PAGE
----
The code, which remains resident as a part of the device driver 50, includes all of the code that handles communications with the remote PC 14, processing of keystroke data input from the remote PC, monitoring of the host display buffer and transmission of any display updates to the remote PC.
Once the interlock program has been loaded with the information received from the remote PC 14, the interlock device driver 50 provides access to an end user of the remote PC 14 to the disk drive 40 of the host PC 12 and all of the drives 40 and 42 of the remote PC. It should be noted that the host PC 12 and the remote PC 14 may include additional disk drives in addition to those shown in FIG. 1. Referring to FIG. 3, the device driver 50 interprets any I/O request for the remote PC 14, translating the request into absolute reads or writes and transmits the necessary interlock commands to the remote PC. Results of the access to the disk drives associated with the remote PC 14 is then returned to the host DOS program through the device driver 50. To the user of the remote PC 14, file access appears as if it was local.
For purposes of illustration and not limitation, drive letters may be assigned as follows: diskette drive A/B (FIG. 1) on the host PC 12 are reassigned to be the diskette drive A/B (FIG. 1) on the remote PC 14, the remaining drive letters on the host PC do not change, and any other drives on the remote PC are assigned to the next available letter on the host PC. For example, disk drive C on the remote PC 14 is reassigned to letter drive D on the host PC 12.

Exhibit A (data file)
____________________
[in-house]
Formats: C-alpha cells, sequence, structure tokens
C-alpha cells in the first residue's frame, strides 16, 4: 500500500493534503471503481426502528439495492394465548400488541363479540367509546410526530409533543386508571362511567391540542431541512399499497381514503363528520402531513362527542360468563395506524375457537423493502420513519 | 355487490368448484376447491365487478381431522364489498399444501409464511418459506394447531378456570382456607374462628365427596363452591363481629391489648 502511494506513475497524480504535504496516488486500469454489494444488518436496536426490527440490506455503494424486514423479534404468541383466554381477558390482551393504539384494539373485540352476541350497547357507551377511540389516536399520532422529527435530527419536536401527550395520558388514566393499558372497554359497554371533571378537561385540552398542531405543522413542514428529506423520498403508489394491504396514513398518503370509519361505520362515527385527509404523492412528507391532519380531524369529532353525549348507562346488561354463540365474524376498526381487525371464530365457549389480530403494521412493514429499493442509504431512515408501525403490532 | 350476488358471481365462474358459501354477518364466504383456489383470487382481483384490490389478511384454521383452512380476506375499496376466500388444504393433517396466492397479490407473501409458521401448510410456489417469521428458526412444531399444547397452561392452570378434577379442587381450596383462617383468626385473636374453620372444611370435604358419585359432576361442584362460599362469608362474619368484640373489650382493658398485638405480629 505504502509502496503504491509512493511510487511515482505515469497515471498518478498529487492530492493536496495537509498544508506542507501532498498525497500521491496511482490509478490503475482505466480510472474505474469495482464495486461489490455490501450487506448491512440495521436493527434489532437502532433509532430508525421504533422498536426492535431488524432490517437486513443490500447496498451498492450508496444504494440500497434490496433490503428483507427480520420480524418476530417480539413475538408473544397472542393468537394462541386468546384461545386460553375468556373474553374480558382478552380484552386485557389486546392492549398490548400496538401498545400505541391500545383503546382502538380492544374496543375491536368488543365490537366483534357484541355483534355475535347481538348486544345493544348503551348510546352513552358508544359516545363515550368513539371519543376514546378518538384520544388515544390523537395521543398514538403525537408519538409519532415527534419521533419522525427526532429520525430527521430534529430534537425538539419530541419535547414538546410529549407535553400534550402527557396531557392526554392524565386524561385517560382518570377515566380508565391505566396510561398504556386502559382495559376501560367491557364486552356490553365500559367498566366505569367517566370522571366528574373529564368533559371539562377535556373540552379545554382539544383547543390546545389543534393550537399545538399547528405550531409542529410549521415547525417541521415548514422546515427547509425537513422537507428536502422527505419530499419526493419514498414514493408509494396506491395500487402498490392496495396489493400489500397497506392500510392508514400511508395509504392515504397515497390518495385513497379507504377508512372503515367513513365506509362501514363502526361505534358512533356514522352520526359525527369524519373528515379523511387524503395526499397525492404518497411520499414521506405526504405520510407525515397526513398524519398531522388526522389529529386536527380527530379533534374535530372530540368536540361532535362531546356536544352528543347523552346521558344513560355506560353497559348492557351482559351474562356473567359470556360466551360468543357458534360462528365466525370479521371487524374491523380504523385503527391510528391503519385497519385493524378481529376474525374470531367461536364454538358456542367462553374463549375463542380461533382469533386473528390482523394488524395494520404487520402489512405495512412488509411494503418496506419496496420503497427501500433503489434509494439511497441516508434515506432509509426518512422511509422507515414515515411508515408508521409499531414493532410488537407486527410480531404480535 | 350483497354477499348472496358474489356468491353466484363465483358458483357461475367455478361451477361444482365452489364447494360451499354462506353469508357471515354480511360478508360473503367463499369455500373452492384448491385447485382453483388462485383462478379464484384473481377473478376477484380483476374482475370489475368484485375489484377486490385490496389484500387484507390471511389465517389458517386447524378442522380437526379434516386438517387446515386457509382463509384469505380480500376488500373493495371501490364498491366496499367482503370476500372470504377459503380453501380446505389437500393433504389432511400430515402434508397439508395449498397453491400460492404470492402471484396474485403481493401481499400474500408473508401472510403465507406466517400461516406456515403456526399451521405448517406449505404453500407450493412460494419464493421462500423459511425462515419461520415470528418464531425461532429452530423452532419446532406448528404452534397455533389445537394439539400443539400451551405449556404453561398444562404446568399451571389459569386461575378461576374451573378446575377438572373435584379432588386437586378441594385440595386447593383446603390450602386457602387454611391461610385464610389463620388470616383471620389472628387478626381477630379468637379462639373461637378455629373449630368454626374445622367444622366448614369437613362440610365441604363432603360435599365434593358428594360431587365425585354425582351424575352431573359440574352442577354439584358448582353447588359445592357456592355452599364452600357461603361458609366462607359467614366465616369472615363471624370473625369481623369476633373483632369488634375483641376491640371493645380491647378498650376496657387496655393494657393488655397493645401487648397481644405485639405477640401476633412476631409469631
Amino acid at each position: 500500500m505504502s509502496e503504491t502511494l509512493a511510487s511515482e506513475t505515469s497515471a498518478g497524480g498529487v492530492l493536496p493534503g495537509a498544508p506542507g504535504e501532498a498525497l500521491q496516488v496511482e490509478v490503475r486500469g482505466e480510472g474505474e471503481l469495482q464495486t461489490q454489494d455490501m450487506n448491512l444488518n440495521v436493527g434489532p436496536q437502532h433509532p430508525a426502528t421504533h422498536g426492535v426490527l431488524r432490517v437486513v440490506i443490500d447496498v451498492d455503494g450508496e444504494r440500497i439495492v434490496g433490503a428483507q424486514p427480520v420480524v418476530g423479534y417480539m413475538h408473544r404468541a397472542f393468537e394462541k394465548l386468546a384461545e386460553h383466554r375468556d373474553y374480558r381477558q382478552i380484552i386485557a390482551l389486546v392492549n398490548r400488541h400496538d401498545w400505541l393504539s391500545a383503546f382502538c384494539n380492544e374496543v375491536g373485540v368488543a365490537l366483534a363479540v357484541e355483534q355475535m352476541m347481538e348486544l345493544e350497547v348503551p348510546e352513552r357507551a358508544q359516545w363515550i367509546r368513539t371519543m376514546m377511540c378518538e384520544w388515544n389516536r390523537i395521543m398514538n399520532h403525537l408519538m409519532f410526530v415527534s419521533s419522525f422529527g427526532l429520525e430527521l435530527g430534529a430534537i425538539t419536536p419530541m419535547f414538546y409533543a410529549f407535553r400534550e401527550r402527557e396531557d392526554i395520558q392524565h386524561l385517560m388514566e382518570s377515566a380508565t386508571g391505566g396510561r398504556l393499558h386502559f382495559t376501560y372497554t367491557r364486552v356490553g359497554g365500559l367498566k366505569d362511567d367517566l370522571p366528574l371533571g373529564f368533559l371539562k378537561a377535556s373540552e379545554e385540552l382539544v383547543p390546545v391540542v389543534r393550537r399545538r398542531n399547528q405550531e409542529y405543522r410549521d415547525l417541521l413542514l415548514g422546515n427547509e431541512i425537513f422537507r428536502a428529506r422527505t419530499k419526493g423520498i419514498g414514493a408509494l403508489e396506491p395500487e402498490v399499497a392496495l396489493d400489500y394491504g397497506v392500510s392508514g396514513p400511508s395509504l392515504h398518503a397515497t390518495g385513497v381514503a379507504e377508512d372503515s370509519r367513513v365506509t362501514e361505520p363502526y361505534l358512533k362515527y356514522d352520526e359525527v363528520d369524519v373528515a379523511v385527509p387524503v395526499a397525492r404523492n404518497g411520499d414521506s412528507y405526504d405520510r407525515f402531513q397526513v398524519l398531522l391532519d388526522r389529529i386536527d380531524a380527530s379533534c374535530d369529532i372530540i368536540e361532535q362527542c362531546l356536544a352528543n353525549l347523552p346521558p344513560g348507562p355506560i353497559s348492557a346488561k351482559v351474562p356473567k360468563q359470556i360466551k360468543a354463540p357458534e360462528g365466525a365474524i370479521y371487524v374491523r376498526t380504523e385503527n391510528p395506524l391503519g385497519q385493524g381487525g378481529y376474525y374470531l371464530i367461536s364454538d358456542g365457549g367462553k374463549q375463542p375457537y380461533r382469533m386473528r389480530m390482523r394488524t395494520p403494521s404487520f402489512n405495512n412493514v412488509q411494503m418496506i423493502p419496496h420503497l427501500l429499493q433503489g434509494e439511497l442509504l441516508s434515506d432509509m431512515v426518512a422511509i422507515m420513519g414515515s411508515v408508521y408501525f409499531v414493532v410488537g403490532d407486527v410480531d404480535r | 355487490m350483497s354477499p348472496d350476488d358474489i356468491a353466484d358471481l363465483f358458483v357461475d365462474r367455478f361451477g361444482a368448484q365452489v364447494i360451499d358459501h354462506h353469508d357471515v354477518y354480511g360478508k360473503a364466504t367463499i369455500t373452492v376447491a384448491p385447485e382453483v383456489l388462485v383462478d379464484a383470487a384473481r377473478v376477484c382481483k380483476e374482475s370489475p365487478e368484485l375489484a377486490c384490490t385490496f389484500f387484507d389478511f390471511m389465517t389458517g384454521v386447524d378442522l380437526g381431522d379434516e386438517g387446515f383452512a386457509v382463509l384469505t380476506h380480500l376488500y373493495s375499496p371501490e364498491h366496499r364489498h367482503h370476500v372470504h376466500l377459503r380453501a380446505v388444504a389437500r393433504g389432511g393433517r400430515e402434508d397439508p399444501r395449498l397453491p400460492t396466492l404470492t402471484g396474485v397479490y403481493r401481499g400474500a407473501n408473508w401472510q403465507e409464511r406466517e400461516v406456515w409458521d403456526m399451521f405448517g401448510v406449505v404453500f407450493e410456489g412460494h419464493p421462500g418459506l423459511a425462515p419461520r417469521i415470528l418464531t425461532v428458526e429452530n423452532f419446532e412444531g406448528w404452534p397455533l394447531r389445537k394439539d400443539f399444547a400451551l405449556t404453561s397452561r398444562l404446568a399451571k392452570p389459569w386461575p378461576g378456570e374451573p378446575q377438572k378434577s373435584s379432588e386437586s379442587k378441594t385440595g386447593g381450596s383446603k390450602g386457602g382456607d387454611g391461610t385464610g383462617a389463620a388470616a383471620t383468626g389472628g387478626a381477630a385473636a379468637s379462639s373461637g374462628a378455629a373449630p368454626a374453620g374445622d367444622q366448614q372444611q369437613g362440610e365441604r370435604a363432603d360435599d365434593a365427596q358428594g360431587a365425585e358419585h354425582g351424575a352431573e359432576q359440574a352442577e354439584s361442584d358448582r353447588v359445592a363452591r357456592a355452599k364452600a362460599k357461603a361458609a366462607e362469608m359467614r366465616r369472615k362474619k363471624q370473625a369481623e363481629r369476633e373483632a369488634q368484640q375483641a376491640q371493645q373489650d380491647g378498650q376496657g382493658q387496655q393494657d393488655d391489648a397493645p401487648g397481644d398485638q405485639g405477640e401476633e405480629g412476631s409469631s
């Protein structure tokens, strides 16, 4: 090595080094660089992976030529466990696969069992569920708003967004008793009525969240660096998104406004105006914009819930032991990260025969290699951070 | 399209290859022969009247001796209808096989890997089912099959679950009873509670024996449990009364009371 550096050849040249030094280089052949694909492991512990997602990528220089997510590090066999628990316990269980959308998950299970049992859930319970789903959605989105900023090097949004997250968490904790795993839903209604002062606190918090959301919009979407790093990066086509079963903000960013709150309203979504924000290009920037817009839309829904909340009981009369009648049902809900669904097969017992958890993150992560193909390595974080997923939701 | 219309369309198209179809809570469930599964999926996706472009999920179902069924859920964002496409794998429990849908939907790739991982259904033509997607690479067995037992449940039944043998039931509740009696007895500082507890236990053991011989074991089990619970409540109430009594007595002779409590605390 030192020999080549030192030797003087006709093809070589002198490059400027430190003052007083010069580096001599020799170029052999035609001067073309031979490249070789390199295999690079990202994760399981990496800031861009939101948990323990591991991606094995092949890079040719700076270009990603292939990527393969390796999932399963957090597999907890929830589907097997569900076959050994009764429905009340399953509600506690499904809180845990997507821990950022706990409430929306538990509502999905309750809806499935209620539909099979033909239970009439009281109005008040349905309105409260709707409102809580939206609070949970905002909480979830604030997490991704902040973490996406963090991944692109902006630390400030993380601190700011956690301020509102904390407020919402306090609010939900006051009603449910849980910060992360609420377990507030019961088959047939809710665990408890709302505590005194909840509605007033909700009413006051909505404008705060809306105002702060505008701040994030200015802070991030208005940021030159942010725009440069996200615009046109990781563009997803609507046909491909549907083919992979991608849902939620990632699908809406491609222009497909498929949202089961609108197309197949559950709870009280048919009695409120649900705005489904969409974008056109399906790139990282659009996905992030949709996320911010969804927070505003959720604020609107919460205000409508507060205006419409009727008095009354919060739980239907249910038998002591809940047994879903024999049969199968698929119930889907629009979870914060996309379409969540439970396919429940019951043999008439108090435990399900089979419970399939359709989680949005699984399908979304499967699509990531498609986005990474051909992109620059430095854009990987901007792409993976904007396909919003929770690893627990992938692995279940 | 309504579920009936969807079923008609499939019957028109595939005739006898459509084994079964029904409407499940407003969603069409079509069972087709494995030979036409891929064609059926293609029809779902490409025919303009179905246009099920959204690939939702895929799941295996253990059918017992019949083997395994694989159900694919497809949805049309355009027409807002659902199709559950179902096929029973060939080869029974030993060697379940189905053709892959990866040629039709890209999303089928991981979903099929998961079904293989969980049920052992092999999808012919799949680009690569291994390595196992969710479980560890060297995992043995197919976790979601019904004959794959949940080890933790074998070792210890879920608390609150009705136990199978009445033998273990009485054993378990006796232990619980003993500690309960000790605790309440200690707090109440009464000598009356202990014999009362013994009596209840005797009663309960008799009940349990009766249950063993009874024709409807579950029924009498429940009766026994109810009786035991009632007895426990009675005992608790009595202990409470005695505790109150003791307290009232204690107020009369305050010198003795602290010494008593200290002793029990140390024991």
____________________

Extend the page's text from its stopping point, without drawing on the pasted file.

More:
Referring to FIG. 4, there is shown a flow diagram for the host PC 12 in activating an interlock session with the remote PC 14. In step 60, the DOS program is initialized. The DOS program loads the interlock device driver 50 (FIG. 3) and calls the INIT function associated therewith in step 62. In step 64, it is determined if an escape function has been detected. If the escape function has been activated, the execution is stopped to enable an end user of the host PC to activate a function other than the interlock program. If escape function was not detected, the INIT function waits for contact from the remote PC 14 in step 66. A remote session is established within the interlock device driver in step 68. Information regarding the disk drives associated with the remote PC 14 is received by the interlock device driver in step 70. Step 72 facilitates the building of DOS block device configuration information for the remote disk drives as required by the DOS program. Step 74 facilitates the modification of the AUTOEXEC.BAT file to assign drive letters to the remote PC 14. In step 75, a portion of the interlock device driver 50 is chained into low level BIOS diskette calls to facilitate the transmission of an I/O request to the remote system 14. The logical drive letter assignments are transmitted to the user of the remote PC 14 in step 76. In step 78, the INIT function completes initial program load (IPL) by returning device configuration information to the DOS program. Display commands are thereafter transmitted to the remote PC 14 by the host PC 12 and keystroke commands are transmitted to the host PC by the remote PC in step 80. In step 82 it is determined whether the remote session has ended and control is transferred to step 80 if the session has not ended. Otherwise, control is transferred to step 60 to reinitialize the host PC 12.